The northern hemisphere is rich with trees like willows, allows, and the osiers. These trees are from the f the genus known as the Salix. There are around 400 species of them found in and around the world as trees and shrubs. They grow mostly in very moist soils and the temperature should be very cold for them to grow. Mostly the species are known by the name, “Willow.” Osier is a species that have narrow leaves. The species that have broad leaves are known as the Sallow. The willows are low-growing and sometimes they are creepers and shrubs. The dwarf willows grow only up to 6 cm and they always spread on the ground.
The tree that is found in the deciduous form is the Weeping Willow. The leaves of the Weeping Willow have peculiar characteristics. Their leaves are narrow; they are 18 mm in width and are mostly 7-12 cm in length. These willows are always slender and so they tend to turn in one direction. They have color variations in green. They are sometimes seen as bluish green and sometimes as bright green. The stalks of the leaves are very short in nature and they are as small as 8mm in length. The places where you can see them, are on river banks, near to ponds and in gardens as well as parks. These species are not usually natural bread and it is said that they are hybrids from china. The Salix Babylonica and the Salix Alba are the white kind of willow. The Salix Babylonia grows only in wet soils near the streams and the lakes where the area is always moist. The height of the tree is as long as 50 feet and they are usually seen in gray. The other breed is also the same, but with a slight change in the appearance. Their sizes may vary. They are slight yellowish in color. This tree looks more attractive from afar and as we go closer they look less attractive. The other character of the tree is that they are messy. Pests attack them soon and the leaves fall down easily. You cannot plant a garden beneath them as they are brittle and break soon.
Even though the tree is seen in many parts of North America the tree is the native of china. They can be seen in Ontario, Georgia and many parts of Missouri. They are always found in wet areas, especially near the banks of the rivers.
The willows need a lot of water to survive. They grow only in wet areas. Dryness would kill them very soon. Nearly 10 gallons of water are needed for them thrice in a week to grow fast and healthy; this is as soon as you plant a tree. After the first month you can reduce the watering to once in a week. You have to be careful that the trees get enough of water for their growth. You can place mulch above the soil so that slow evaporation from the soil helps the roots to be wet for a longer time. As the roots seek more of water the weeping willow has to be planted minimum of 105 feet from the lines of the water, septic systems and also sewer lines.
The willow species of plants attract a lot of pests like the aphids that are Chaetophorous (bristle bearing) and other pets that attack in large quantities to feed on the juices of the plant. They particularly attack the leaves. There are many funguses that attack the plant. These funguses damage the leaves and an orange spot is formed.
Photo by: André Karwath
An unexpected product that came into the harvesting of the willows was the harvesting machines that were invented as a byproduct of the short rotational trials. The use of the willow fuel for small energy, especially in the remote areas, was restricted due to the lack of the small scale and very low cost harvesting equipments. If you want an example of this, the Orkney Islands of Scotland would be the best example. During the year 2006 and 2007 more than 13ha of land were planted and the crops could not be harvested due to lack of proper harvesting equipments. No small scale harvesting options are available for smaller areas to be harvested. The machine, owned by the designer alone, displays its operation at the AL Orkney College.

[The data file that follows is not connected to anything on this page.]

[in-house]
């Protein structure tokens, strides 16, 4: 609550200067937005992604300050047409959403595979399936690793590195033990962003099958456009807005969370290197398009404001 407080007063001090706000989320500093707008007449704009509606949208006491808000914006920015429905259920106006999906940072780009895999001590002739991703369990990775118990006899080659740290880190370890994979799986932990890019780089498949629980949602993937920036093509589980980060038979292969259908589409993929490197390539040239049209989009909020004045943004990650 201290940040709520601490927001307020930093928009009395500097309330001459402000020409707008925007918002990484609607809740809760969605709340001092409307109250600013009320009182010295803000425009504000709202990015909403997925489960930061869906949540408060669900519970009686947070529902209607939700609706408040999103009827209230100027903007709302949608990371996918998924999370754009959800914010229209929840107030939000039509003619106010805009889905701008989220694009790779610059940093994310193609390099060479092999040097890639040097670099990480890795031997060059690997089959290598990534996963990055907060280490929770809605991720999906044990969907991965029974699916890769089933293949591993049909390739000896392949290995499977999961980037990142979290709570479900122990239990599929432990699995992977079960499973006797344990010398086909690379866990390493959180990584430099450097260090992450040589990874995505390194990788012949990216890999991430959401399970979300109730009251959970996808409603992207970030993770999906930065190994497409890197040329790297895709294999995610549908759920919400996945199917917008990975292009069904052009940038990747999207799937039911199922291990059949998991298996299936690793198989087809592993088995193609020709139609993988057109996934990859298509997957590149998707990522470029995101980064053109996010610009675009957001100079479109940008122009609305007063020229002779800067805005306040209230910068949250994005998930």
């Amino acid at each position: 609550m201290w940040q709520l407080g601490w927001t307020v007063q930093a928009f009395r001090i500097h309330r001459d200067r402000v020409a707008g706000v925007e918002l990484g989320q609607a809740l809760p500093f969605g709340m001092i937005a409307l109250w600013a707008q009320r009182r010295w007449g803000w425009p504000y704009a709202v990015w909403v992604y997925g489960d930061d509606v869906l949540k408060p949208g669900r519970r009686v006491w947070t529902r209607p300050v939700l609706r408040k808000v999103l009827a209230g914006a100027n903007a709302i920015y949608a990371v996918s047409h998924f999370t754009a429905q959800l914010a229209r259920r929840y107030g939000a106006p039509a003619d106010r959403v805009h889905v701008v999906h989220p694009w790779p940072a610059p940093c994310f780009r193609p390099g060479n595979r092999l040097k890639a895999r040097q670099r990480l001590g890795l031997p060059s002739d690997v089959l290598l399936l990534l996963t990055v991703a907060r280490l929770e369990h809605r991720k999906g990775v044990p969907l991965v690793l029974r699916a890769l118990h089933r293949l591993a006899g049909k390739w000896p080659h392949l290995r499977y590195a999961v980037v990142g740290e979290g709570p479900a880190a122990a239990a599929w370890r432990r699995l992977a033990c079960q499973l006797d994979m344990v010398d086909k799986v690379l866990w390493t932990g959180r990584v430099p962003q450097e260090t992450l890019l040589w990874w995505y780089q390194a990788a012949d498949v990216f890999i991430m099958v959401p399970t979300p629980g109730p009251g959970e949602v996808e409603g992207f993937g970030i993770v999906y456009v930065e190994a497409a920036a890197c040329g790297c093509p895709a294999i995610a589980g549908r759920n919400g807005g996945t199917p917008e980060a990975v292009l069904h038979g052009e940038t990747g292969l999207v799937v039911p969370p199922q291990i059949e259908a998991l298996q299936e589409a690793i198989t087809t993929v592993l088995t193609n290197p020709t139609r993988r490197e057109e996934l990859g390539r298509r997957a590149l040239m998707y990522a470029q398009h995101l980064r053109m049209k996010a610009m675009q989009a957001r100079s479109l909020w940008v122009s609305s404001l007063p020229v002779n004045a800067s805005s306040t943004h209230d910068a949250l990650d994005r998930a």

Places that are well drained can grow the willows very well if a proper watering is given to them. Additional watering has to be given to them for their proper growth. Clays are always a better option than sands because the clay holds more water than sands. Water is not easily drained in clays. Additional watering is very important for the willows grow strong roots. Water retention is very important for the roots to grow stronger and keep the plant healthy. If drought affects the region the leaves may start falling and thus the tree will be destroyed. In order to avoid this, water them regularly. These kinds of plants can tolerate wild varieties of substrate like the clay, loam sand and much more. Only one condition is that they need a lot of water. They can adapt themselves to any kind of soil, be it alkaline or acidic, but they can never adapt to shadow (Deep and excessively drained) and chalky soils.
The water temperature and the wind- temperature for the willow should be cool. They grow very well in areas that are wet and in places where rains help them to grow in a better manner. A brief idea has been derived from the satellite measurement of the oceanography about the levels of water in the nearby areas and thus we can plan to plant the trees in accordance with such information. Places near the sea and areas near the lake and the ponds are well suited for them to grow better than the areas that are dry and Marshall. The temperature of the air, the chilled winds and the sunshine should also be considered before you decide to plant the trees. Weather forecast information’s should also be taken into consideration before you decide to plant the trees.
Having discovered a fondness for insects while pursuing her degree in Biology, Randi Jones was quite bugged to know that people usually dismissed these little creatures as “creepy-crawlies”.